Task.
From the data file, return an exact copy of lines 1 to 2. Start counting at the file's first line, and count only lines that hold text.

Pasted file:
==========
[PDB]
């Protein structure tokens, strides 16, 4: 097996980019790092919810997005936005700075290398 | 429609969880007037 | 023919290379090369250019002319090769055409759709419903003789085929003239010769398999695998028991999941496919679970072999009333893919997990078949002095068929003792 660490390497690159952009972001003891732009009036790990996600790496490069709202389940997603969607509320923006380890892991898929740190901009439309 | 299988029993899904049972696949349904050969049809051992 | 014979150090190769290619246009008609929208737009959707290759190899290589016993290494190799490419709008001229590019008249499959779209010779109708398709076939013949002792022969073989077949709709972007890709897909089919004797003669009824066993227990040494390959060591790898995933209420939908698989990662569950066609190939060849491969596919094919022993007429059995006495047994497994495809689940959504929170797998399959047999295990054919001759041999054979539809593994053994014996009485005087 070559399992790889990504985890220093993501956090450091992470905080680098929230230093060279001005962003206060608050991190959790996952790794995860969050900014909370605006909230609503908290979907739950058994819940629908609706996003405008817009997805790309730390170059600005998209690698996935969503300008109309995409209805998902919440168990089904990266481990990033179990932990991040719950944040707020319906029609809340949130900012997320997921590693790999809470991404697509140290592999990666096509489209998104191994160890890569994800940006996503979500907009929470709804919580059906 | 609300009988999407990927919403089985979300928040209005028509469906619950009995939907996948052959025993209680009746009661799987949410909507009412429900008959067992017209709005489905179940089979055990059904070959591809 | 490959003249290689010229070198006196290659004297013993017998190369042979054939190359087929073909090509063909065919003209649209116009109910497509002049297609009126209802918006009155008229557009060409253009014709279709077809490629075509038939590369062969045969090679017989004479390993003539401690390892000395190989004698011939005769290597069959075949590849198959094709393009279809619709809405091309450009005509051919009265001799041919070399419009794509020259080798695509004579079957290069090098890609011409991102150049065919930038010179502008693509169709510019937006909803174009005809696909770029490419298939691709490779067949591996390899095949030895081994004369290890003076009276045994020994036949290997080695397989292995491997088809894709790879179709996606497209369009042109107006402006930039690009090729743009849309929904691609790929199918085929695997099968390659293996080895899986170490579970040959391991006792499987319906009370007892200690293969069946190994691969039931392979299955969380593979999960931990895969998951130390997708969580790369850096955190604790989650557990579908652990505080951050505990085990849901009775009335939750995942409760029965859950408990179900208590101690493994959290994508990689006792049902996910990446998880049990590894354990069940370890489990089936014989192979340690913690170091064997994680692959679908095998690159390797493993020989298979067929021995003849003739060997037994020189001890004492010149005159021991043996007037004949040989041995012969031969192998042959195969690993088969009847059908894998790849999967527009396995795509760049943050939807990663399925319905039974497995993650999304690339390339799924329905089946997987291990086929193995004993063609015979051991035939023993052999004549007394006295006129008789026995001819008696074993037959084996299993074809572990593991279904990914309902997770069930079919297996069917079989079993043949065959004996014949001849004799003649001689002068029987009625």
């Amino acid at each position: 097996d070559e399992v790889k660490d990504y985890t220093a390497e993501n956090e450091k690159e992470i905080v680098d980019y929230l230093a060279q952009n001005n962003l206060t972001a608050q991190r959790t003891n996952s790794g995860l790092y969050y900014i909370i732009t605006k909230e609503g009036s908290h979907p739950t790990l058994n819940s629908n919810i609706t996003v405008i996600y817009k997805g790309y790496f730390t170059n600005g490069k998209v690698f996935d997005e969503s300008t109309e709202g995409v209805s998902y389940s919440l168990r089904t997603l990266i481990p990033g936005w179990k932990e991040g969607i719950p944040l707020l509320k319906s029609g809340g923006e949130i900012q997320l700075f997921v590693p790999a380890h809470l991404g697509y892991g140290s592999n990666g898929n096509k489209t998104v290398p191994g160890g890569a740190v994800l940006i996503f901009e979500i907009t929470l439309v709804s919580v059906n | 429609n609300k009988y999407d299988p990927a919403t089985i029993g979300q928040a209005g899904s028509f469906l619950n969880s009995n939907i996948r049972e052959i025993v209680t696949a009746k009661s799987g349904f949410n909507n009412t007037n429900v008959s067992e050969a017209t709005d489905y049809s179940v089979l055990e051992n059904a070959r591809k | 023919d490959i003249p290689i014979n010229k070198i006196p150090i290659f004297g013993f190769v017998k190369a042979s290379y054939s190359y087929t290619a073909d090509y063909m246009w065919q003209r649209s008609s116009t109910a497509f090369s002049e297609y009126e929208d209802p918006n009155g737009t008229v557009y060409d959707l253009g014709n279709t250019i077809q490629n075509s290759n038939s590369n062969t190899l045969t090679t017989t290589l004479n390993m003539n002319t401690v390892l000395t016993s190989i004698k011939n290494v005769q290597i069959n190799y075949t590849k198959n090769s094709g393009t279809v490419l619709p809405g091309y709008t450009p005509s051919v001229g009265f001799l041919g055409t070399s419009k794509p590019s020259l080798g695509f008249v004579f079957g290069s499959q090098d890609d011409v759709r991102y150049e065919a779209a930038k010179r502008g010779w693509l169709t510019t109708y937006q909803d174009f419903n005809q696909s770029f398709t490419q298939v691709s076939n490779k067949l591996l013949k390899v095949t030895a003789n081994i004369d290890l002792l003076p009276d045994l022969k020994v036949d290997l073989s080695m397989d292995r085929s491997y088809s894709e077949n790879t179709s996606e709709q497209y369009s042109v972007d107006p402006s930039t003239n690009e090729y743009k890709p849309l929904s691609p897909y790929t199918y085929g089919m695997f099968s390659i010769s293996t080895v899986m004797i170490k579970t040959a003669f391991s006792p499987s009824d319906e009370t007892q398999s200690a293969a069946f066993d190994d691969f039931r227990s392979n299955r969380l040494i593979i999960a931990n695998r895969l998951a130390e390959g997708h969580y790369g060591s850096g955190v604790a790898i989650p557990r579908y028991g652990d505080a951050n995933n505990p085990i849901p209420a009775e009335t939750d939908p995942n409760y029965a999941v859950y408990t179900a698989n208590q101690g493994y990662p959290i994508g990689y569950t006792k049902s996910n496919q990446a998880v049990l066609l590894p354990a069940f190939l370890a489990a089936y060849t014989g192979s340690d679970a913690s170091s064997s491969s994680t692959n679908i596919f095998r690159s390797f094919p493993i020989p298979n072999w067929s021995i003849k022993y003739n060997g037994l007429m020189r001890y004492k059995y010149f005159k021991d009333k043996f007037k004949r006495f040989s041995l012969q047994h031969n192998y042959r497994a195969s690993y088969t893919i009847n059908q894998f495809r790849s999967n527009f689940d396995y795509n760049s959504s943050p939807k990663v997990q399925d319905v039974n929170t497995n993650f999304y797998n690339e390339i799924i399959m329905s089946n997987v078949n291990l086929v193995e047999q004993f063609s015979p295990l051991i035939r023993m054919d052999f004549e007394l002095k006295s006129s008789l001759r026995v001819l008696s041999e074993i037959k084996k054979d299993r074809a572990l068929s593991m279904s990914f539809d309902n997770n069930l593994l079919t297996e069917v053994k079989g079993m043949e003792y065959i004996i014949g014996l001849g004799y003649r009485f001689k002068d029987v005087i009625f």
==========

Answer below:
[PDB]
């Protein structure tokens, strides 16, 4: 097996980019790092919810997005936005700075290398 | 429609969880007037 | 023919290379090369250019002319090769055409759709419903003789085929003239010769398999695998028991999941496919679970072999009333893919997990078949002095068929003792 660490390497690159952009972001003891732009009036790990996600790496490069709202389940997603969607509320923006380890892991898929740190901009439309 | 299988029993899904049972696949349904050969049809051992 | 014979150090190769290619246009008609929208737009959707290759190899290589016993290494190799490419709008001229590019008249499959779209010779109708398709076939013949002792022969073989077949709709972007890709897909089919004797003669009824066993227990040494390959060591790898995933209420939908698989990662569950066609190939060849491969596919094919022993007429059995006495047994497994495809689940959504929170797998399959047999295990054919001759041999054979539809593994053994014996009485005087 070559399992790889990504985890220093993501956090450091992470905080680098929230230093060279001005962003206060608050991190959790996952790794995860969050900014909370605006909230609503908290979907739950058994819940629908609706996003405008817009997805790309730390170059600005998209690698996935969503300008109309995409209805998902919440168990089904990266481990990033179990932990991040719950944040707020319906029609809340949130900012997320997921590693790999809470991404697509140290592999990666096509489209998104191994160890890569994800940006996503979500907009929470709804919580059906 | 609300009988999407990927919403089985979300928040209005028509469906619950009995939907996948052959025993209680009746009661799987949410909507009412429900008959067992017209709005489905179940089979055990059904070959591809 | 490959003249290689010229070198006196290659004297013993017998190369042979054939190359087929073909090509063909065919003209649209116009109910497509002049297609009126209802918006009155008229557009060409253009014709279709077809490629075509038939590369062969045969090679017989004479390993003539401690390892000395190989004698011939005769290597069959075949590849198959094709393009279809619709809405091309450009005509051919009265001799041919070399419009794509020259080798695509004579079957290069090098890609011409991102150049065919930038010179502008693509169709510019937006909803174009005809696909770029490419298939691709490779067949591996390899095949030895081994004369290890003076009276045994020994036949290997080695397989292995491997088809894709790879179709996606497209369009042109107006402006930039690009090729743009849309929904691609790929199918085929695997099968390659293996080895899986170490579970040959391991006792499987319906009370007892200690293969069946190994691969039931392979299955969380593979999960931990895969998951130390997708969580790369850096955190604790989650557990579908652990505080951050505990085990849901009775009335939750995942409760029965859950408990179900208590101690493994959290994508990689006792049902996910990446998880049990590894354990069940370890489990089936014989192979340690913690170091064997994680692959679908095998690159390797493993020989298979067929021995003849003739060997037994020189001890004492010149005159021991043996007037004949040989041995012969031969192998042959195969690993088969009847059908894998790849999967527009396995795509760049943050939807990663399925319905039974497995993650999304690339390339799924329905089946997987291990086929193995004993063609015979051991035939023993052999004549007394006295006129008789026995001819008696074993037959084996299993074809572990593991279904990914309902997770069930079919297996069917079989079993043949065959004996014949001849004799003649001689002068029987009625």